The thing is, I found this whole simple surgery thoroughly disturbing and painful. It's hard to believe that rich people do this on an elective and regular basis. Not just eye lifts but full face lifts, nose jobs, chin jobs, butt lifts, tummy tucks, breast augmentation, and liposuction for days. There is serious pain involved with all these silly self-indulgent procedures - which is why I'm going to say if you don't think rich people suffer for having all that money, look twice! 👀

I hope this post wasn't too dumb. But it's part of the big picture as to what the rich are up to. With all their cash and power, they want to live forever of course! And why not try to look good along the way? 😏

As always, thanks for dropping in tonight,


Thursday, March 23, 2017

Farewell to "The Greatest Show on Earth"!

It came as a sad shock in January when Ringling Bros.and  Barnum & Bailey Circus announced they were closing down after 146 years! Something akin to the world spinning off it's axis, to my way of thinking.

It also came as a shock when my crotchety old employer asked me to acquire six tickets to one of their last performances in Uniondale, New York. Honestly, I didn't know the old buzzard had any scintilla of sentimentality whatsoever, but apparently he does. I figured he and his guests would stay at the penthouse in Manhattan and take a limo out to Uniondale for the performance. But no, he asked me to book a three-bedroom suite at the Plaza. Which actually makes the whole thing more simple for me. I'll just dump it all in the Concierge's lap at the Plaza and let her take care of the tickets and limo arrangements. (Concierges always have the best tickets anyway, albeit triple/quadruple the cost.)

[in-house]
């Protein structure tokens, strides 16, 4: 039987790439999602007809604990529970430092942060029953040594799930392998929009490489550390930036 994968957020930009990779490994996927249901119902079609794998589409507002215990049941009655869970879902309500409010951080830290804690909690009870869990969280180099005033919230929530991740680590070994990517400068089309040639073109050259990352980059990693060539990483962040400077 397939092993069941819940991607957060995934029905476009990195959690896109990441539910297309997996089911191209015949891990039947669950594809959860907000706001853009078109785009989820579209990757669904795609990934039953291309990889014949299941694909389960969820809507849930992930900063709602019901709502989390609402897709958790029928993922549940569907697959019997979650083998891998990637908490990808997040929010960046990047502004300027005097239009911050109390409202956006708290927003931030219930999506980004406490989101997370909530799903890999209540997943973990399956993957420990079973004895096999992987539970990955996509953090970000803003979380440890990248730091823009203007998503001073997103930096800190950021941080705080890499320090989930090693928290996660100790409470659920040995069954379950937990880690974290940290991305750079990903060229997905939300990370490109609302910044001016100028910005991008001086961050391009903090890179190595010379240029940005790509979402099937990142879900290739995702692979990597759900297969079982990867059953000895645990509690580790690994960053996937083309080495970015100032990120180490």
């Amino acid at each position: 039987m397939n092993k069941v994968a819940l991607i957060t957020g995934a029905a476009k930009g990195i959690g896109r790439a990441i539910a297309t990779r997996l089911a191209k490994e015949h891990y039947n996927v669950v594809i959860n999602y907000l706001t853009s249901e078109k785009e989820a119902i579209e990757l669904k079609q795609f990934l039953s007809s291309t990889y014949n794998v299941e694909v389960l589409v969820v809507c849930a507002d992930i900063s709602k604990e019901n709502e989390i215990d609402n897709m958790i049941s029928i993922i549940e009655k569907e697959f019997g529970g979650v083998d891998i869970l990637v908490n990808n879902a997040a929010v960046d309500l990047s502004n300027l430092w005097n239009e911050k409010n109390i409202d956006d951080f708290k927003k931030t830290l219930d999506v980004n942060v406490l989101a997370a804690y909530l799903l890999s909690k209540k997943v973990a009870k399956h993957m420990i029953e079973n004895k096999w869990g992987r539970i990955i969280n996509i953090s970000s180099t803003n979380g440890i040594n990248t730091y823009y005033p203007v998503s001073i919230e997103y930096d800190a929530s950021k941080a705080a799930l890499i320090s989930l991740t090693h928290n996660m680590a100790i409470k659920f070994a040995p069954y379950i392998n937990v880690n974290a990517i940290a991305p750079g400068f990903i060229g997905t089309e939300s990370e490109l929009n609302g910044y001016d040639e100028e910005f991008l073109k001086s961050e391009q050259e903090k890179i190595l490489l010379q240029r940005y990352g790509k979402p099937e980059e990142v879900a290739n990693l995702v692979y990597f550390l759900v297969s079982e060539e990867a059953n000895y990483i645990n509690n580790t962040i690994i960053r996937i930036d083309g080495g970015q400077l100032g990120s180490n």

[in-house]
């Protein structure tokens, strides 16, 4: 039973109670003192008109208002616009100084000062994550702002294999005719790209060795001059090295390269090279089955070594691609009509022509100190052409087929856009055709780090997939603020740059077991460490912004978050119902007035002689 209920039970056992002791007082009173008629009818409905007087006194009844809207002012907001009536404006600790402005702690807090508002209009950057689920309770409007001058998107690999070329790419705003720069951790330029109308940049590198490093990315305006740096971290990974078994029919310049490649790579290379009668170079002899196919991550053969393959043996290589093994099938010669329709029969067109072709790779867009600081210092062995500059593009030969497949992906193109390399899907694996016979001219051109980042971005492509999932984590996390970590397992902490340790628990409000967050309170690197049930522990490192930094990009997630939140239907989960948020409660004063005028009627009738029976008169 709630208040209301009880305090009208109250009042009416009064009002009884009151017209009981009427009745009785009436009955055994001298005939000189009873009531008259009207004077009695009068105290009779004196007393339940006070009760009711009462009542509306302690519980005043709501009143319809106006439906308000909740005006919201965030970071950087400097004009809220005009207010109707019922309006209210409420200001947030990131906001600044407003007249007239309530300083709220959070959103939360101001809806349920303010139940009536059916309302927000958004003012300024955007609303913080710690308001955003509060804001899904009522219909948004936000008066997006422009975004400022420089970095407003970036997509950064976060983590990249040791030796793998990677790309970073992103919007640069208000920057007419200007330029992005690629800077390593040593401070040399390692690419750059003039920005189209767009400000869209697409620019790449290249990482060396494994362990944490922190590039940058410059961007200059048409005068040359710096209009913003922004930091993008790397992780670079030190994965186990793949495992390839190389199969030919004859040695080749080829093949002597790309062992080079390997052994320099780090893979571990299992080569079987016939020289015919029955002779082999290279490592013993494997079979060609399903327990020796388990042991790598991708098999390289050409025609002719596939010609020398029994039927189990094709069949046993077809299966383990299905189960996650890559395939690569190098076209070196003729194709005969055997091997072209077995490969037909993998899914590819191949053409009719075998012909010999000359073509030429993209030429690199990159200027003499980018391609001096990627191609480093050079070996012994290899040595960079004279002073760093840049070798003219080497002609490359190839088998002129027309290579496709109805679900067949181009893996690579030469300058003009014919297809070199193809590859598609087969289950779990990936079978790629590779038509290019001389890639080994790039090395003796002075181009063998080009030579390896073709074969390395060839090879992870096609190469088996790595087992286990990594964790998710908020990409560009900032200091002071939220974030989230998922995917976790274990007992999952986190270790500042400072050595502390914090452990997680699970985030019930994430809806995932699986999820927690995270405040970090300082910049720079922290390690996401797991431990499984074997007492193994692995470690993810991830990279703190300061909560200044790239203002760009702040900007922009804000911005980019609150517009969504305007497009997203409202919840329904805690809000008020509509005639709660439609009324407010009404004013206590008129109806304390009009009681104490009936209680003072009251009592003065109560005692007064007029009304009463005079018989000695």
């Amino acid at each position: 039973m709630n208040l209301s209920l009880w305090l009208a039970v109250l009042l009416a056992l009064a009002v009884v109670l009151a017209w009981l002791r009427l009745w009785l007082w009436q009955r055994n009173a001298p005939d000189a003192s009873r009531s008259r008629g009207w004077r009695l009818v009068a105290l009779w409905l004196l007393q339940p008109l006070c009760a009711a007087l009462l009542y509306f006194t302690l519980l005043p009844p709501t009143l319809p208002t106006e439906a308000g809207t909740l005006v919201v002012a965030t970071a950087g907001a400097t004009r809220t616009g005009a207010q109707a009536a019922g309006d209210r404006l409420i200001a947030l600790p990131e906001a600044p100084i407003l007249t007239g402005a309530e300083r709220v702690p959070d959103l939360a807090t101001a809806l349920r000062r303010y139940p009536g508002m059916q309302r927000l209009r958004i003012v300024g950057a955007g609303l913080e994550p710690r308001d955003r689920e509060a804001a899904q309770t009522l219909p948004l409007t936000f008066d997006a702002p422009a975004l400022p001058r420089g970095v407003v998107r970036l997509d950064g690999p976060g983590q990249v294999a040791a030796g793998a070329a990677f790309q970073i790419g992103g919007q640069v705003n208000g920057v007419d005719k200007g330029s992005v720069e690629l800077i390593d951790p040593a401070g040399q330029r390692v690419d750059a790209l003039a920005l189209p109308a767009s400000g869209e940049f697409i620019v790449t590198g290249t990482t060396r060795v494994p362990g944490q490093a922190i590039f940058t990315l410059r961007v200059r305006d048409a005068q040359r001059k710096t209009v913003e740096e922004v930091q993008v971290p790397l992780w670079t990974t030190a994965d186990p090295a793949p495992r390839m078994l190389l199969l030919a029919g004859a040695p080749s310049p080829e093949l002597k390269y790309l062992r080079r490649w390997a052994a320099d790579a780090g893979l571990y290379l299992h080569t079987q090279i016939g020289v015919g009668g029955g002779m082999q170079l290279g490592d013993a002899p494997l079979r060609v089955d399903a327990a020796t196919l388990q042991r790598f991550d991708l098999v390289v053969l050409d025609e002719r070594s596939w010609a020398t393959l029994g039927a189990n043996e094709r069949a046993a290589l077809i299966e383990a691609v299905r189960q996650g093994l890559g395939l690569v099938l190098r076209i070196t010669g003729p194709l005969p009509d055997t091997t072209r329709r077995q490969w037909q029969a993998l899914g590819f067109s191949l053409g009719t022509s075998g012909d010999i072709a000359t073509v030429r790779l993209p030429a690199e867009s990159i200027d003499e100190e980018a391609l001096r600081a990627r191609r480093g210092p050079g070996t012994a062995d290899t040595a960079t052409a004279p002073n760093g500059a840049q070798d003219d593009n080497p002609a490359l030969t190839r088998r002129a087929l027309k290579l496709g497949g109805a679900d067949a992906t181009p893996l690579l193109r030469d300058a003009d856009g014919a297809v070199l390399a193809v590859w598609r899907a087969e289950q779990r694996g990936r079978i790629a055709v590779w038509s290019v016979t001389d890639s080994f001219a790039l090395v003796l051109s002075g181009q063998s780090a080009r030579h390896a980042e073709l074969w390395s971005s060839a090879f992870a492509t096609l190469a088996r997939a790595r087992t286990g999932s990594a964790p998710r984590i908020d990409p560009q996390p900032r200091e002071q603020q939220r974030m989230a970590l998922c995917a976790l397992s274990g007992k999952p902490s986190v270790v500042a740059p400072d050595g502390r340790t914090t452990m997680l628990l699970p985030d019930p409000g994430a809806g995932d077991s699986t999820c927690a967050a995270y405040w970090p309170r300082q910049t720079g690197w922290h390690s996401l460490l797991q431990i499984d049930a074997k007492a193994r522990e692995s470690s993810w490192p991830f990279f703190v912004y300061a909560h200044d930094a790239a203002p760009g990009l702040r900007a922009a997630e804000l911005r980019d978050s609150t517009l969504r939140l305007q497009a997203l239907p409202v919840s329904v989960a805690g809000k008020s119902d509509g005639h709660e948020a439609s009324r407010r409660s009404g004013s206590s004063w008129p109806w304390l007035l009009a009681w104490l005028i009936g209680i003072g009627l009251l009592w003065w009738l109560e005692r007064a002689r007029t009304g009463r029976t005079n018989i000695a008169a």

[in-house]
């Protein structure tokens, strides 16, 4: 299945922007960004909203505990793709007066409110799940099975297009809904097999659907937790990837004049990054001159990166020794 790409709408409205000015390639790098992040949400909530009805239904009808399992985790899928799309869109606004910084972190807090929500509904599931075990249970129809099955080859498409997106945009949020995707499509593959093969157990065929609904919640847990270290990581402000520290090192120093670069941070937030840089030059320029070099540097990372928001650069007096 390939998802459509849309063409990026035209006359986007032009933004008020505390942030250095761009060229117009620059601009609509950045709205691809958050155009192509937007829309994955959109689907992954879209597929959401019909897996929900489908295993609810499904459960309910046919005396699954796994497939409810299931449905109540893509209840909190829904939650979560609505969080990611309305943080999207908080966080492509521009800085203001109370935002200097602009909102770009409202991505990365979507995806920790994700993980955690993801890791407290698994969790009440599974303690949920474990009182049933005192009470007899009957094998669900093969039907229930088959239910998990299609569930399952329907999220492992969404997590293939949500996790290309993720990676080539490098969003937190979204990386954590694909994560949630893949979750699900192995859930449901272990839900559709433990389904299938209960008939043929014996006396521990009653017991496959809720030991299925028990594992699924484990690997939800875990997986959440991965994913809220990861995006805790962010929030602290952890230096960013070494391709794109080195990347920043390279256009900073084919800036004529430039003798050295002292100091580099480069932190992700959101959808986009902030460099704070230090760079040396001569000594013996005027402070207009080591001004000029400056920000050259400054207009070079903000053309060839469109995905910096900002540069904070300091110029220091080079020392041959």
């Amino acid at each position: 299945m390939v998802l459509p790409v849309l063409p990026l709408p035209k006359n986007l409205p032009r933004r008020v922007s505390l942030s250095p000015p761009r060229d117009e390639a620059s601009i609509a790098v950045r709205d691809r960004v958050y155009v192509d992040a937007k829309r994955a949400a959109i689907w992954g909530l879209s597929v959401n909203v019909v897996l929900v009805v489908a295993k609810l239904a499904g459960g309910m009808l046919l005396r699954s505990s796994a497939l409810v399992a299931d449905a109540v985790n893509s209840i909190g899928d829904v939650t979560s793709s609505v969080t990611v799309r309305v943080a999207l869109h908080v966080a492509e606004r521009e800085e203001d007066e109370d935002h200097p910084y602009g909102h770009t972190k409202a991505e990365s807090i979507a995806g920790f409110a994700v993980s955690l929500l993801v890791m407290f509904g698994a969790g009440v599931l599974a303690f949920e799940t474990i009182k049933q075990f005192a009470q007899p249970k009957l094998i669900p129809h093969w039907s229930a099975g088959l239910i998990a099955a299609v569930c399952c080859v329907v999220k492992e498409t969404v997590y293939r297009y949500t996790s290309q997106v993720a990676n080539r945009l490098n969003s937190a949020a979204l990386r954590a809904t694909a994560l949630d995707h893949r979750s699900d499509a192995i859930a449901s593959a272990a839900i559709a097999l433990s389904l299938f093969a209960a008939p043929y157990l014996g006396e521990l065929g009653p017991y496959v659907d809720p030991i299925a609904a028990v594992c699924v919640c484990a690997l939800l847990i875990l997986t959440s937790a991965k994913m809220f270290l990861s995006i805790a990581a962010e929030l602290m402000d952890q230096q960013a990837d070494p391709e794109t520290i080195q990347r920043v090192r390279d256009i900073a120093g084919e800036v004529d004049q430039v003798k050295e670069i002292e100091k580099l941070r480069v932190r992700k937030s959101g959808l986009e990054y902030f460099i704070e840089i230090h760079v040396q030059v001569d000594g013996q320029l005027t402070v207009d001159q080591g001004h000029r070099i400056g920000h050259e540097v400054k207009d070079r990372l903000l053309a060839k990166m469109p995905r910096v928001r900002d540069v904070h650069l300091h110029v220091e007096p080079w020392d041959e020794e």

Nelda, our ancient Teutonic executive housekeeper, told me that as a child he used to stay at the Plaza with his parents when Ringling Brothers came to town, and actually saw the circus under the Big Top. Which would have been before 1957 when Ringling stopped bringing their own tents in favor of setting up in local venues like coliseums, sports stadiums and arenas. Personal memories are from seeing the shows in a coliseum where high wire acts were easily suspended from the rafters above.

But I get it, and understand why he wants to nourish and relive his memories. Ringling has been a part of American culture for almost a century and a half. When they arrived and set up their Big Top, schools would close and there would be a town holiday. Long before there were zoos in American cities, where else could children see exotic animals - lions, tigers, bears, and elephants! Not to mention all the wonderful old films about circus life, plus all the famous stars (like The Flying Wallendas and clowns like Emmett Kelly) who came from that extravaganza.

The cost of sustaining all the performers and maintaining those animals all year round, plus transporting them to a venue is mind boggling to begin with. With the pressures of animal rights activists nowadays (which I fully understand), pulling the elephants from the show was reportedly the last straw and resulted in declining sales. The Greatest Show on Earth had no choice but to shut down.

My thoughts now are with all the performers; what will they do in the future, and where will all the animals go? I suspect the animals will go to zoos, and the performers will stick together and go into retirement at Ringling Brothers' winter home in Florida. Why not? But I guess we'll hear more about this later, hopefully with some memoirs coming forth.

The thing is, Ringling Brothers has been around for over half the lifespan of the United States itself, and it's hard to say goodbye. Although we still have a three-ring circus going on in Washington these days, it's not really the same, is it? And never will be.

If you want to catch one of their last shows, here's a link to their schedule. And as always, thanks for dropping by this evening.